While modern life may exacerbate depression, it may also give us the tools to treat it

Technology will uncover the causes of the disease and offer new therapies
Zocalo depression
Michelle Craske, director of UCLA’s Anxiety and Depression Research Center, right, speaks as, from left: Amy Ellis Nutt, Dr. Nelson Freimer and Shelli Avenevoli look on.

Worldwide, rates of depression increased by 15 percent between 2005 and 2015, according to the World Health Organization. Almost everyone has been touched by depression, if not their own then that of a friend or family member. As depression becomes our new normal, the question of how to diagnose, prevent, and treat it becomes ever more urgent, said a panel of experts at a Zócalo/UCLA event titled "Is Depression a 21st-Century Epidemic?"

Before a full audience at the House of Sweden in Washington, D.C., the event began with a question from moderator Amy Ellis Nutt, former science writer for the Washington Post, that underscored the complexity of the task of treating the disease: "How can we truly assess the rate of depression in the U.S. or the world without an adequate definition of what depression is?"

The panel featured two researchers who are working on the UCLA Depression Grand Challenge, which aims to reduce the health and economic impacts of depression by half by the year 2050. Psychiatrist Dr. Nelson Freimer, director of the UCLA Center for Neurobehavioral Genetics, and Michelle Craske, director of the UCLA Anxiety and Depression Research Center were joined on the panel by Shelli Avenevoli, deputy director for the National Institute of Mental Health.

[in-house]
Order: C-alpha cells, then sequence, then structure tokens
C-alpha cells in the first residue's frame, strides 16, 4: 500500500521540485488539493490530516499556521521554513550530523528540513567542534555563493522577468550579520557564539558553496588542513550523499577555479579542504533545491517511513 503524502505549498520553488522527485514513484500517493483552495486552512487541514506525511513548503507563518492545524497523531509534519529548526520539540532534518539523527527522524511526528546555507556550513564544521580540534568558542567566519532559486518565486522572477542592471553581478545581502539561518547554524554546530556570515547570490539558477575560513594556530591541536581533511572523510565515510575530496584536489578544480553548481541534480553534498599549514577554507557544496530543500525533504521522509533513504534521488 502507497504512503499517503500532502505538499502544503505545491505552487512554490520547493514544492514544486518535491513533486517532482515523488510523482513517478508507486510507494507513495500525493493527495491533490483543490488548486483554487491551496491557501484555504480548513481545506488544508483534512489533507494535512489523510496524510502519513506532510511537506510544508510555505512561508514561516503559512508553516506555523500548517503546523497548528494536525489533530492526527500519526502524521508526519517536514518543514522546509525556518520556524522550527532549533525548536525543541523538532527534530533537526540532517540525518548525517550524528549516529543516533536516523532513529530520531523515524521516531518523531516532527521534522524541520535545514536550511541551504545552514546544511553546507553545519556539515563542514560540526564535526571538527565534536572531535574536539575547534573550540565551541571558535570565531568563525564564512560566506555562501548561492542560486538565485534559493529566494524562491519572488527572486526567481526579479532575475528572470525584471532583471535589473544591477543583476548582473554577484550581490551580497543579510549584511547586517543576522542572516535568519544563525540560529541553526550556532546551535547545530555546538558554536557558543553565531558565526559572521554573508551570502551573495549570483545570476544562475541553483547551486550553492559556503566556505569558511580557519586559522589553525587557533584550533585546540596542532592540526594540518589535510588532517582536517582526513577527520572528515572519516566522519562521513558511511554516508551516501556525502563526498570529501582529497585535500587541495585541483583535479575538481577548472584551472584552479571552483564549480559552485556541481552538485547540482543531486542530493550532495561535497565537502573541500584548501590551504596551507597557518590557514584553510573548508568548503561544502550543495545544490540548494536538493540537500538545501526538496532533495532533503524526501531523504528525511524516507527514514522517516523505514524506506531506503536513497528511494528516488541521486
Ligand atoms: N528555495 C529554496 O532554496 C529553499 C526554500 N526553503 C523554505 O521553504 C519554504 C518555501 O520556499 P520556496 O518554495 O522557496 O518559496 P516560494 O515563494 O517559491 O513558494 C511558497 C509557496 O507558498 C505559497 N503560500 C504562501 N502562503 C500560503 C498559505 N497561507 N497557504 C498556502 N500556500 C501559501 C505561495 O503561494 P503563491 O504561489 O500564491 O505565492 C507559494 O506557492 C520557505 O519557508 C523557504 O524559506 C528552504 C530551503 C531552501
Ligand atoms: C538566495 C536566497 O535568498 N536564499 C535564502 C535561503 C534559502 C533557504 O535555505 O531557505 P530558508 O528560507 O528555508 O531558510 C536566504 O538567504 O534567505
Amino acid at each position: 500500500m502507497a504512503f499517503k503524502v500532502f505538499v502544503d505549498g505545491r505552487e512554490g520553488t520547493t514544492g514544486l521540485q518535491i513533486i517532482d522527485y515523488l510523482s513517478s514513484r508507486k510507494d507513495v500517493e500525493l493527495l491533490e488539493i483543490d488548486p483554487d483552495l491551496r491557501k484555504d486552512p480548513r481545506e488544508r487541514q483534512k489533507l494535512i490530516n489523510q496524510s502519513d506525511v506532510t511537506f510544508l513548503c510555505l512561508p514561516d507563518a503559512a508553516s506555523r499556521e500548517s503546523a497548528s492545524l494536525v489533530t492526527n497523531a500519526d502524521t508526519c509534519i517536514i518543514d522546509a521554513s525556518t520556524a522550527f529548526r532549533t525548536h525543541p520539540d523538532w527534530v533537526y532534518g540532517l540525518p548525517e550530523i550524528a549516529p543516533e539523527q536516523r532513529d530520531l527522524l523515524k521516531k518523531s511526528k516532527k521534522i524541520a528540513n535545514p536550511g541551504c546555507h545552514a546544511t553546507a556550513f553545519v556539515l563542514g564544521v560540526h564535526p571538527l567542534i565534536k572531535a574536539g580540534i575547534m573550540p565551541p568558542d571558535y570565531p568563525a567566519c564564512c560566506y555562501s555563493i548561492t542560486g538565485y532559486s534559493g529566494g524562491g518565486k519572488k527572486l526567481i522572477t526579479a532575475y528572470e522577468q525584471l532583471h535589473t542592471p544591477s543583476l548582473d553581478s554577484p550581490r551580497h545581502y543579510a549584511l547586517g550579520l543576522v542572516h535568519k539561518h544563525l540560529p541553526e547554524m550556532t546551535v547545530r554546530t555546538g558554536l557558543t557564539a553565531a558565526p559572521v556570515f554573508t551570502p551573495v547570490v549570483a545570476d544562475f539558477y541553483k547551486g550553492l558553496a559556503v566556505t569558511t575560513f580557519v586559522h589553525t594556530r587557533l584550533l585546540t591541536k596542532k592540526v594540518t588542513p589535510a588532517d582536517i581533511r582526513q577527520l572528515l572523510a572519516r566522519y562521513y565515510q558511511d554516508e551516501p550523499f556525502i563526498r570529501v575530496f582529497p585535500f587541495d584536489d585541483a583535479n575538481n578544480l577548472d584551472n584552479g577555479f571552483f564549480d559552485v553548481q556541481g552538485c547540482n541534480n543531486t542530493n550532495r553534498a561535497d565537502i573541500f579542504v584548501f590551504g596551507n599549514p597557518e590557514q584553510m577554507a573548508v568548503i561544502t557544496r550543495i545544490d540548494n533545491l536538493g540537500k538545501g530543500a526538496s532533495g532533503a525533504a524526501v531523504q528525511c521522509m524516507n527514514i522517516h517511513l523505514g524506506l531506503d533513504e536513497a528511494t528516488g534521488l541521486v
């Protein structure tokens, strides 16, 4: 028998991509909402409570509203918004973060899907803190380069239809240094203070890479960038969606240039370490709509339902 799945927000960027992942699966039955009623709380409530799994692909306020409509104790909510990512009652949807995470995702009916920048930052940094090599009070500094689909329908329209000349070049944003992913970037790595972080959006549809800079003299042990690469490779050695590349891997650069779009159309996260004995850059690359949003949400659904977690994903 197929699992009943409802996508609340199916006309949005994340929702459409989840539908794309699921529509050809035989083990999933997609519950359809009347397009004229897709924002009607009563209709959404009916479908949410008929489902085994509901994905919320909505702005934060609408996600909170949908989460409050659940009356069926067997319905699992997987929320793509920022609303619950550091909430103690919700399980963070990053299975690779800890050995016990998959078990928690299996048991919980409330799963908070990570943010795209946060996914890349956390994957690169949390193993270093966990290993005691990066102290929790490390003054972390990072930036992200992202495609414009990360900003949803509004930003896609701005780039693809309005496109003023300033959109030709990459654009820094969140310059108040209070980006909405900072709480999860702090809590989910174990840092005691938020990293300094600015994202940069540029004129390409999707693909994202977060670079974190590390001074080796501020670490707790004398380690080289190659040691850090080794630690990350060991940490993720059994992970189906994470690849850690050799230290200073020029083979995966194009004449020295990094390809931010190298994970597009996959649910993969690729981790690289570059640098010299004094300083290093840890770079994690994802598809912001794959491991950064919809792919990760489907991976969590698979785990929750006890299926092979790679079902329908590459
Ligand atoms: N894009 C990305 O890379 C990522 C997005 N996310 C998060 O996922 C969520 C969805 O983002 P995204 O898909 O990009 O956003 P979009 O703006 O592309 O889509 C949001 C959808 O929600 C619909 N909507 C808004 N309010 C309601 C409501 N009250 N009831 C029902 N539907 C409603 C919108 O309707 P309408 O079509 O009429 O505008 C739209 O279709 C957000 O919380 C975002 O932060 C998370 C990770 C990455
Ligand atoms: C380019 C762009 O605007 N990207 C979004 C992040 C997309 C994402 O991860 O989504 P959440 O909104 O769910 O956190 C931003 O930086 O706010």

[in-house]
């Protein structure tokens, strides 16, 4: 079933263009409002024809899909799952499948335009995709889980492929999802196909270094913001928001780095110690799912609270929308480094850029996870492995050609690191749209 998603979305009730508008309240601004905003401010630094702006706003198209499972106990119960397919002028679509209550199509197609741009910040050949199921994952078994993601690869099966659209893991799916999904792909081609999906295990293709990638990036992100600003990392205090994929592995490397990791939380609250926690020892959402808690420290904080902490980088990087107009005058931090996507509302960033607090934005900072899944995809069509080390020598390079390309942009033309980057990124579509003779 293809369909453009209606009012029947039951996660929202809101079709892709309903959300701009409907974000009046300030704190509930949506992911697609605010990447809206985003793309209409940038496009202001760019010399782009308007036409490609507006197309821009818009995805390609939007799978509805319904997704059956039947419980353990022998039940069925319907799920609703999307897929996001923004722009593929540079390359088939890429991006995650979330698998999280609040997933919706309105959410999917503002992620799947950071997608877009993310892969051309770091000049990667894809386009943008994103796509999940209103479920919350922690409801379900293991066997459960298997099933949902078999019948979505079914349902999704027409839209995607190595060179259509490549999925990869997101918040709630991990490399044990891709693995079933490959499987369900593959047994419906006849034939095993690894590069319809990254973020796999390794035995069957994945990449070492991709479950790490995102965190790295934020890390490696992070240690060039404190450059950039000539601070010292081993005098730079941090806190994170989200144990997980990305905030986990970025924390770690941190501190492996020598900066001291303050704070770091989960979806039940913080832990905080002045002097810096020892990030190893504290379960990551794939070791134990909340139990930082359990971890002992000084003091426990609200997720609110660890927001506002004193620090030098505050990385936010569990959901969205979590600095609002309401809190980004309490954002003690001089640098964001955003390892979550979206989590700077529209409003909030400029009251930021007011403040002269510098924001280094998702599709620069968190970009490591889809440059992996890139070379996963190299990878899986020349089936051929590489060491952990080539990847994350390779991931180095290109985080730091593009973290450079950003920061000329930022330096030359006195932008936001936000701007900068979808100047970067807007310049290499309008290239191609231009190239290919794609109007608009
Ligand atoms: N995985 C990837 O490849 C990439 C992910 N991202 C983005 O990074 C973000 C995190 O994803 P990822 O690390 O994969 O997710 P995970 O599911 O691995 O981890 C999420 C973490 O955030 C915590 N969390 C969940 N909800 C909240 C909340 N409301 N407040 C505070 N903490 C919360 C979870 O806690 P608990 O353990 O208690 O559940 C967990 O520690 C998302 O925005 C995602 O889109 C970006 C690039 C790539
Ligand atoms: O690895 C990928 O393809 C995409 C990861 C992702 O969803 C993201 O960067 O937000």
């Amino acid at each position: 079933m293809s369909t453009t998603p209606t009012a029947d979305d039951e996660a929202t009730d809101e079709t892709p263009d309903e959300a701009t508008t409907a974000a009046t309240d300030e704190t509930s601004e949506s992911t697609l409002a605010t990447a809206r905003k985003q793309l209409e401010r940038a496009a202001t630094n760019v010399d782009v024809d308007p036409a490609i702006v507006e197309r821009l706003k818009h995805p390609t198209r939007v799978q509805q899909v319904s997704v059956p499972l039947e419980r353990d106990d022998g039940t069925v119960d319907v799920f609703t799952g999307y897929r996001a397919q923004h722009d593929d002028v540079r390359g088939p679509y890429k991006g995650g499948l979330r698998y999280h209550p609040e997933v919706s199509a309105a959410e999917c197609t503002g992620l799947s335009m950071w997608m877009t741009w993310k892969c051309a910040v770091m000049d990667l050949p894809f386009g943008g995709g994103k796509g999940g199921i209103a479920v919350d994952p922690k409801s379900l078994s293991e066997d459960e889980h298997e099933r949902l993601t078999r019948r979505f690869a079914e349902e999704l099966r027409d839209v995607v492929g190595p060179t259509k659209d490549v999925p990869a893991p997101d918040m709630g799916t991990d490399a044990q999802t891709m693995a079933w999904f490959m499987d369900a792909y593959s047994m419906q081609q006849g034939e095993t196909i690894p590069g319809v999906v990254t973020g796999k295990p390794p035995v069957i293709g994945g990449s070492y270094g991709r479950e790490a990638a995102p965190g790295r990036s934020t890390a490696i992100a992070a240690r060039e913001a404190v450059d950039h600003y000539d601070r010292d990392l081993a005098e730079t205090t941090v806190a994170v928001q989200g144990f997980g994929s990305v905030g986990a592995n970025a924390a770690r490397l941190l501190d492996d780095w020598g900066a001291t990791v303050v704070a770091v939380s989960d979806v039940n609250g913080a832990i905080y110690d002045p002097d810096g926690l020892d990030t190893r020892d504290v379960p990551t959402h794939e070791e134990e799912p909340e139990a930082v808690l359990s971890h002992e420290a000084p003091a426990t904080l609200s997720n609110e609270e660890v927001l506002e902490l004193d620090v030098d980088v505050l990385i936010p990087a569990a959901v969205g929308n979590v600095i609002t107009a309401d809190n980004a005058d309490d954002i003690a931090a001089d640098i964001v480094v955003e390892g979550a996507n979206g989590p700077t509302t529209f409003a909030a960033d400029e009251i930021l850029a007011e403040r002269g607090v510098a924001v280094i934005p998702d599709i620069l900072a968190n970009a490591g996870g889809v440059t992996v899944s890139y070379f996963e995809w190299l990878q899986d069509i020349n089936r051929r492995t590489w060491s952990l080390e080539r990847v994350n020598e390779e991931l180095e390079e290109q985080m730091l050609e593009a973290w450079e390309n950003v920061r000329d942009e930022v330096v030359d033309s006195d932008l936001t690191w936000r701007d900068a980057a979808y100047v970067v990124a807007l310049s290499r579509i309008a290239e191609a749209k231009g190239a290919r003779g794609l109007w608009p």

Depression, which spans emotions ranging from sadness, to the inability to work, to thoughts of suicide, may not be one disease, said Freimer. "We really have to start thinking of depression as a group of illnesses which have many features in common," he said. But Freimer cautioned this fact should not deter us from determining what forms depression takes are so we can understand and treat them.

Craske explained that increasing access to mental health care, while important, would not be enough to address the problem of depression. "When you think of the rates of depression and anxiety and related conditions, and especially among youth, it's almost impossible to think we'll ever have enough clinicians to do the job," she said.

Read the full story at Zócalo Public Square.

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